Skip Navigation U.S. Department of Health and Human Services
Agency for Healthcare Research Quality
Archive print banner

Child/Adolescent Health

This information is for reference purposes only. It was current when produced and may now be outdated. Archive material is no longer maintained, and some links may not work. Persons with disabilities having difficulty accessing this information should contact us at: Let us know the nature of the problem, the Web address of what you want, and your contact information.

Please go to for current information.

Children with asthma have more prescriptions filled when their health plans notify their doctors after a serious episode

Asthma is the most common chronic condition for children. Effective treatments, such as steroid inhalers, can help control it. When managed care programs inform health care providers that a child has had a serious asthmatic episode, providers tend to take action by writing prescriptions for asthma drugs to prevent these episodes, a new study finds.

William O. Cooper, M.D., M.P.H., and Wayne A. Ray, Ph.D., of Vanderbilt University and colleagues surveyed 18 Medicaid managed care plans that served 4,498 children with moderate to severe asthma in Tennessee and Washington. These children visited the emergency department (ED), were hospitalized, or refilled two or more prescriptions for their asthma between 2000 and 2002. Of the 18 managed care plans, 15 provided written feedback to providers on asthma care.

Twelve offered the number of patients with asthma in the provider's care, 12 gave information on medication prescribing, and 13 presented data on asthma urgent care events. Eleven plans alerted the provider when a child visited the ED or was hospitalized. Communicating this information led to boosts in filling prescriptions for asthma prevention medications, the authors found.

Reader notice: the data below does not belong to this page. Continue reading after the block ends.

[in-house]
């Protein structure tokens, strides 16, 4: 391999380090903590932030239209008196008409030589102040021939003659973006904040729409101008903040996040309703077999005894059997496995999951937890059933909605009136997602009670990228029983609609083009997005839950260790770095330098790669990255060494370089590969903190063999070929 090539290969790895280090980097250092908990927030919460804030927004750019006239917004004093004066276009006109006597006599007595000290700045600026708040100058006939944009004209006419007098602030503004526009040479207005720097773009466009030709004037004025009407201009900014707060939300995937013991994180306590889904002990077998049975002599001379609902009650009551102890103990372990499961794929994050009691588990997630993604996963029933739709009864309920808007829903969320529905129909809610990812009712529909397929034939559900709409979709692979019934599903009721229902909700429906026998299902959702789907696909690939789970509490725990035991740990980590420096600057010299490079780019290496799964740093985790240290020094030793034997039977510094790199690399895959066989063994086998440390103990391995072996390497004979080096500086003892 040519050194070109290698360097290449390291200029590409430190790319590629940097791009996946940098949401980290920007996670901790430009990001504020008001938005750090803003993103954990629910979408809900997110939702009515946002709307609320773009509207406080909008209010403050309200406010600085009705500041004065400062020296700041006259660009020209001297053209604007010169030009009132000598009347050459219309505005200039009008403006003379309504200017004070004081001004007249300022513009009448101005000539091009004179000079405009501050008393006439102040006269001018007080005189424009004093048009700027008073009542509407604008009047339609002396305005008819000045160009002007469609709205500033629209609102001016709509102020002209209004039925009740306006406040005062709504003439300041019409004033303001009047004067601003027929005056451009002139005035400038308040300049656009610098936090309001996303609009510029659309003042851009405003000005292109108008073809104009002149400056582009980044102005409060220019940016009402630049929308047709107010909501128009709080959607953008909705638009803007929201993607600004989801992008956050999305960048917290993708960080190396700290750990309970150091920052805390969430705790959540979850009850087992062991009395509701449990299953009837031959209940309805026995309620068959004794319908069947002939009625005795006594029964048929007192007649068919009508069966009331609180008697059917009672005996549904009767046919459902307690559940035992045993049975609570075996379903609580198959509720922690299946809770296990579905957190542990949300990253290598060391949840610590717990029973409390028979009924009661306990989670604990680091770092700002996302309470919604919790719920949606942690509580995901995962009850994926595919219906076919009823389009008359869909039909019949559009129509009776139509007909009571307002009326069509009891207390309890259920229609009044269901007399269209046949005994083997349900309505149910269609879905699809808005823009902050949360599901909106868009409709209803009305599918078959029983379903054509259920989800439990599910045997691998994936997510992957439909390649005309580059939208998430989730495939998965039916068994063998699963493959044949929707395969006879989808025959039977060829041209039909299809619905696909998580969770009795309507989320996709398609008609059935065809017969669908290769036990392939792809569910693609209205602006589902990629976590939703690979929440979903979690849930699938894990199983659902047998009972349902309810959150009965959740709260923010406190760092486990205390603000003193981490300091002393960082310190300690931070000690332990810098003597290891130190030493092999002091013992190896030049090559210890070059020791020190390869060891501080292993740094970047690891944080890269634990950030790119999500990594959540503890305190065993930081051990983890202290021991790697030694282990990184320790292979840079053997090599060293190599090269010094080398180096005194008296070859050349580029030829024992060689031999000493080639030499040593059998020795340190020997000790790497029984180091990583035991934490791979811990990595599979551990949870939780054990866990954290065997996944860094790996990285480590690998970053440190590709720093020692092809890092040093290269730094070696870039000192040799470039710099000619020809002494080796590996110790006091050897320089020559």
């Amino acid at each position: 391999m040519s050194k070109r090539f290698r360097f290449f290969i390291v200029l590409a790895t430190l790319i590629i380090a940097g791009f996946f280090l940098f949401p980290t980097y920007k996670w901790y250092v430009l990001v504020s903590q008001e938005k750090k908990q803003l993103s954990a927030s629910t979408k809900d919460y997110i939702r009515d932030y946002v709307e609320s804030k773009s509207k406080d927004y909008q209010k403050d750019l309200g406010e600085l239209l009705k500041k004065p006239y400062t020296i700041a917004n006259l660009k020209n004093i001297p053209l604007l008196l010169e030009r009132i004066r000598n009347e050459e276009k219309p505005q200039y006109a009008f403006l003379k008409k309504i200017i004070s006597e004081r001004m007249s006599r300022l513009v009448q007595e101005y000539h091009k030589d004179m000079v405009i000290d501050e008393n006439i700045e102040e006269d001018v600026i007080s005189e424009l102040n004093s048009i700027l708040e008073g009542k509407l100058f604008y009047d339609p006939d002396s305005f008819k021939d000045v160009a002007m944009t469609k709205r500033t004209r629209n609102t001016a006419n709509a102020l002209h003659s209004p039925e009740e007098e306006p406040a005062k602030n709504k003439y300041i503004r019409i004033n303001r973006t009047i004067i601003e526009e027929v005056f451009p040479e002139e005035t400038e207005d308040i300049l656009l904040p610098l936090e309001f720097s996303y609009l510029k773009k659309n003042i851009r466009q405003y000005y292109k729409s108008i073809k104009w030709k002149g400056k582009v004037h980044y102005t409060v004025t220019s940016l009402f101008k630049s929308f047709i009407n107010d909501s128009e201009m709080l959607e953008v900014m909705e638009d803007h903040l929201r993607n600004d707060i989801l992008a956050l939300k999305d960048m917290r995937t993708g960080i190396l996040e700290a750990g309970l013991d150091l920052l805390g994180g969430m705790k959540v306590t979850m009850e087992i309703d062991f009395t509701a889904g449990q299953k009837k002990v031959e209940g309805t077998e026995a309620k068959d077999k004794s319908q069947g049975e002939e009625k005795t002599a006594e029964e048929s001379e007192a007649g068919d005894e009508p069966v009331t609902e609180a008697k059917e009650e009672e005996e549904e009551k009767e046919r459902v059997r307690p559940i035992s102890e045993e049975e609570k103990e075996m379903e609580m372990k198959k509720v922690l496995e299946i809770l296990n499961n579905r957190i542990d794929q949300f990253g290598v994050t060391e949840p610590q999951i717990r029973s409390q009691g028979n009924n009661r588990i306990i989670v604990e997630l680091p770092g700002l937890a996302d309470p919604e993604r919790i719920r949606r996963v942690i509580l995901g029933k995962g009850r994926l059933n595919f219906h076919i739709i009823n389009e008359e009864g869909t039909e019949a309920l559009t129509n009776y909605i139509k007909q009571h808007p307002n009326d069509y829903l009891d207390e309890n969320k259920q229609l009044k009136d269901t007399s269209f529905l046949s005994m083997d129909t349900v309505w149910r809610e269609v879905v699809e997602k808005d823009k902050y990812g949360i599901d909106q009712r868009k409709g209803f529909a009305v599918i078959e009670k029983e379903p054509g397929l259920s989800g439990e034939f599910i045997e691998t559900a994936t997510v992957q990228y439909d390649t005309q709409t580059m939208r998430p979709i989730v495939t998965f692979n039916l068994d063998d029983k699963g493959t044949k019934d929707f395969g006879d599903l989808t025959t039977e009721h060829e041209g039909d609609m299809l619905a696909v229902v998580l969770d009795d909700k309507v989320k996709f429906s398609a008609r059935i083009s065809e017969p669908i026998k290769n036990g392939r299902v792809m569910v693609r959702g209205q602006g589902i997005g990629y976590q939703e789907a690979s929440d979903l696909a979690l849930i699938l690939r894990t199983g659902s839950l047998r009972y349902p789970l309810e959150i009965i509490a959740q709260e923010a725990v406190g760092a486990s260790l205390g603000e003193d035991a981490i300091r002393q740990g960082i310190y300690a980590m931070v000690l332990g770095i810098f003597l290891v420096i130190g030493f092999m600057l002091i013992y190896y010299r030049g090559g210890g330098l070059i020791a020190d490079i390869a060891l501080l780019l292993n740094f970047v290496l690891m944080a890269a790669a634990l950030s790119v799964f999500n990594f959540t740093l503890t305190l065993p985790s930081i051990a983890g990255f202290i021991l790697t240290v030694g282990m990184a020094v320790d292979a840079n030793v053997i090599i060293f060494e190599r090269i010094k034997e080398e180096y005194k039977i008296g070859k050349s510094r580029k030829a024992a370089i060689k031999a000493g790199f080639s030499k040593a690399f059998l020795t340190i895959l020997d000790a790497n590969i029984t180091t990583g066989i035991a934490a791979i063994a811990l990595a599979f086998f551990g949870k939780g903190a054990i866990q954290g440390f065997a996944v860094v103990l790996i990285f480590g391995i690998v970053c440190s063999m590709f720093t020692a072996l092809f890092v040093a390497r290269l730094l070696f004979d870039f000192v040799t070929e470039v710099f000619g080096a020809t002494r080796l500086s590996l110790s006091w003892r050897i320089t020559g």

Children whose plans offered feedback and notifications had the highest mean days of filling their prescriptions during the 1-year follow-up period. However, children whose plans did not communicate with providers had the lowest mean days for filling prescriptions medications. The authors suggest that health plan communication with providers may be useful in managing other chronic health conditions. This study was funded in part by the Agency for Healthcare Research and Quality (HS13076 and HS10384).

See "Health plan notification and feedback to providers is associated with increased filling of preventer medications for children with asthma enrolled in Medicaid," by Dr. Cooper, Dr. Ray, Patrick G. Arbogast, Ph.D., and others in the April 2008 Journal of Pediatrics 152(4), pp. 481-488.

Return to Contents
Proceed to Next Article


The information on this page is archived and provided for reference purposes only.


AHRQ Advancing Excellence in Health Care